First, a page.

The wholesale department of one of the largest candlemakers in the U.S. says the business intelligence (BI) software it runs on System i is saving the company millions of dollars by facilitating better inventory management.
Oleg Troyansky, vice president of business information systems for the wholesale group of Blyth HomeScents International, said the company's obsolete inventory has been reduced by 90% through the use of BI software from Radnor, Pa.-based QlikTech International, which he also described as costing the company tens of thousands of dollars less than competing BI products.
Wax isn't the first thing that comes to mind when you think of perishables, but while candles are not fruit, Troyansky said time to market matters.
Instead of waiting months to analyze data manually to determine regional demand at stores such as Walmart and Linens 'n Things, Raleigh, N.C.- based Blyth Inc. uses software called QlikView to more quickly crunch and interpret abstract sales and accounting data in an aim to help managers make more adept logistical decisions.
Using QlikView, Troyansky evaluates inventory weekly, helping spread product more evenly to put candles on needy shelves, instead of in a warehouse to languish.
"Candles do get old, the longer they sit in the warehouse, the lower the quality," Troyanksy said. "And in time you can only get pennies on dollars through liquidation channels. We've previously accumulated mounds of candles, literally millions of potential dollars, taking up space and financial resources. QlikTech stops the problem much, much, much earlier. Today, if we see a product increase not supported by increased sales, we can say 'are we going in the right direction, or are we building obsolete inventory?' "
Troyansky runs QlikView on two iSeries 830 model production boxes, one in its primary data center in Wisconsin and one about 200 miles away in Minnesota. The System i servers handle transactional duties during the day, while QlikView applications are refreshed mostly at night, in the off time.
Troyanksy said it was about three years ago when he was looking to put together a self-analysis and reporting tool for a new division that could combine information previously provided by iSeries-based enterprise resource planning software Movex (from Intentia) and Business Explorer (BEx). Management wanted one combined tool.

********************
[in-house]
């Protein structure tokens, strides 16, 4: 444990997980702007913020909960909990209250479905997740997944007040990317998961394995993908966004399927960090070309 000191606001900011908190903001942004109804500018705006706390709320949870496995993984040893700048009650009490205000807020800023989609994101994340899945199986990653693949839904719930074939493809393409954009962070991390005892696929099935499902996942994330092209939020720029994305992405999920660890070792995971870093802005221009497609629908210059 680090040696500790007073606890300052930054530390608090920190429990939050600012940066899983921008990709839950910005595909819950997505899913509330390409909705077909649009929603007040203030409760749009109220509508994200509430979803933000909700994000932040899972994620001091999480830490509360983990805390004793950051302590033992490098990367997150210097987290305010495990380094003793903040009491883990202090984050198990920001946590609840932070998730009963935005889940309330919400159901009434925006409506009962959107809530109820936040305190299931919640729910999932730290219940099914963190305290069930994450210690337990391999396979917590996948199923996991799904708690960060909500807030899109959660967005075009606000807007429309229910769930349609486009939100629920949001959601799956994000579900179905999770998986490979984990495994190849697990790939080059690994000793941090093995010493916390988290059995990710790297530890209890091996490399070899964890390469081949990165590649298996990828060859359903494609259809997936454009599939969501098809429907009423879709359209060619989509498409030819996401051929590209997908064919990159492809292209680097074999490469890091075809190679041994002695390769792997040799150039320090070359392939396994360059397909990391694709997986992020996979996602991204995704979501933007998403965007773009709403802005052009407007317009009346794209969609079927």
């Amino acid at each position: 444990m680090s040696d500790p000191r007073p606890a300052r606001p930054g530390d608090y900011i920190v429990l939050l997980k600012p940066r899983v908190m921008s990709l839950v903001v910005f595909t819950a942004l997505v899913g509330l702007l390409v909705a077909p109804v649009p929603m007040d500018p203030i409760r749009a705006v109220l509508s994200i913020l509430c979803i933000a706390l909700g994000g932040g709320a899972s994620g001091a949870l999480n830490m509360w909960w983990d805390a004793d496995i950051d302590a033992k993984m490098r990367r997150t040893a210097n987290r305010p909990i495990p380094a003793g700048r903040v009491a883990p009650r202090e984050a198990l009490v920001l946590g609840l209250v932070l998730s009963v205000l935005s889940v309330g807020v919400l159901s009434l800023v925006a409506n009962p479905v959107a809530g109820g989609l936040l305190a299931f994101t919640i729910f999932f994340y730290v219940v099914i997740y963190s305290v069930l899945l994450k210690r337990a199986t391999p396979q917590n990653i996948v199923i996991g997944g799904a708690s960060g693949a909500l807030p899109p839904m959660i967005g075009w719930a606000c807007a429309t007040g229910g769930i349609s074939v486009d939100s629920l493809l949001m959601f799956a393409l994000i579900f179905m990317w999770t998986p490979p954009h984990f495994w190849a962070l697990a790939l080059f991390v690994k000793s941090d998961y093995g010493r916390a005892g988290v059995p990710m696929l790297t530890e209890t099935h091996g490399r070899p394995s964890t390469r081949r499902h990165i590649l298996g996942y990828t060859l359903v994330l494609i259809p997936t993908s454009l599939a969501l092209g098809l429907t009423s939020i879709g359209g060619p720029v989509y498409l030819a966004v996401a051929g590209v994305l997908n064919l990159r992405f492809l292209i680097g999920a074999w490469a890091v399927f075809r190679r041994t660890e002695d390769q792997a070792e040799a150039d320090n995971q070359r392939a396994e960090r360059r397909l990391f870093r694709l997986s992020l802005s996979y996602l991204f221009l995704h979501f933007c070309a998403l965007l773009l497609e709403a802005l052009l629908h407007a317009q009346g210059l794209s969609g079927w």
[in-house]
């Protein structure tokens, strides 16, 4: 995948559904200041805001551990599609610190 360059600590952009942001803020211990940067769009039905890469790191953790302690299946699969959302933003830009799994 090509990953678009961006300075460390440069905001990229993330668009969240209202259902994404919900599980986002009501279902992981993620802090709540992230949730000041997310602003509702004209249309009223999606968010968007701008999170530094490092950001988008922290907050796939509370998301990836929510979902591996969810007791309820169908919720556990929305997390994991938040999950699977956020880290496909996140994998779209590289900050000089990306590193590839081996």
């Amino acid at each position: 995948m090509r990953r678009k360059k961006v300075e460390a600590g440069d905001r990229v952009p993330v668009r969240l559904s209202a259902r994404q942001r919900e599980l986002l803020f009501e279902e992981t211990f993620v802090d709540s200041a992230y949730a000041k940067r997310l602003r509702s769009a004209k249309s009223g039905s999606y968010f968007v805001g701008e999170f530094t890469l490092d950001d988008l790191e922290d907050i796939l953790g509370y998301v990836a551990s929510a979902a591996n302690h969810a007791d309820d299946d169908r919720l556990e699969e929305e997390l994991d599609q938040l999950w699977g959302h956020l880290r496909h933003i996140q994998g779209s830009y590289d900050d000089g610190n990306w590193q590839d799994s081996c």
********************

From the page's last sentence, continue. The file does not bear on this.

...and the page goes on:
"Our initial problem was how do we take information from the two systems, code it, and provide any meaningful analysis," Troyanksy said. "We ended up with a lot of Excel number crunching and we never knew our numbers on time."
The larger your business, the more difficult it can be to analyze data in an accurate and timely manner in the face of sheer volume. The potential value of BI software resides in an ability to mine for, and analyze, data from multiple sources in an automated way that saves time otherwise spent on interpretation.
The traditional obstacles to adopting BI software are the initial investment costs and the complexity of implementation: linking an extraction, transformation and loading (ETL) tool to a high-maintenance data warehouse, hooking that to an online analytical processing (OLAP) cube and then to a dashboard at the front end.
QlikTech's approach is to essentially skip the "T" and the L" portions of ETL implementation by floating data in memory and crunching it with the software. This approach was made much more effective through the relatively recent advent of 64-bit chip architecture and the continual decline of memory prices, according to Anthony Deighton QlikTech, vice president of marketing.
"The traditional BI software approach was designed 20 years ago when processors were slow and memory was expensive," Deighton said. "The only way you could produce reports was to precalculate all dimensions. This was a much bigger issue even 12 months ago, but the limitations on memory have essentially disappeared."
Deighton acknowledged there are other in-memory tools on the market, but that QlikView combines the important elements into a single suite.
High up-front costs and complex implementations were major barriers when Troyansky was shopping around for BI software.
The consulting fees for competing BI providers often overshadowed the cost of software, Troyanksy said. Namely the fees for Ottawa-based Cognos Inc., which offers corporate performance management tools, were predicted to cost three times the price tag on the software according to Troyansky. With Business Objects, another BI provider that Troyansky said he had familiarity with in a previous job, the interface was OK, but intuitive only for developers.
"[With Cognos], we couldn't spare the expense," Troyansky said. "[With Business Objects], it could be a seven-day exercise for an average developer to describe everything well to an average user. You need to work a week before you can even see the first report."
QlikTech charges about $1,000 per user but has alternative pricing models, including charging by usage.
Let us know what you think about the story; e-mail: Joe Spurr, News Writer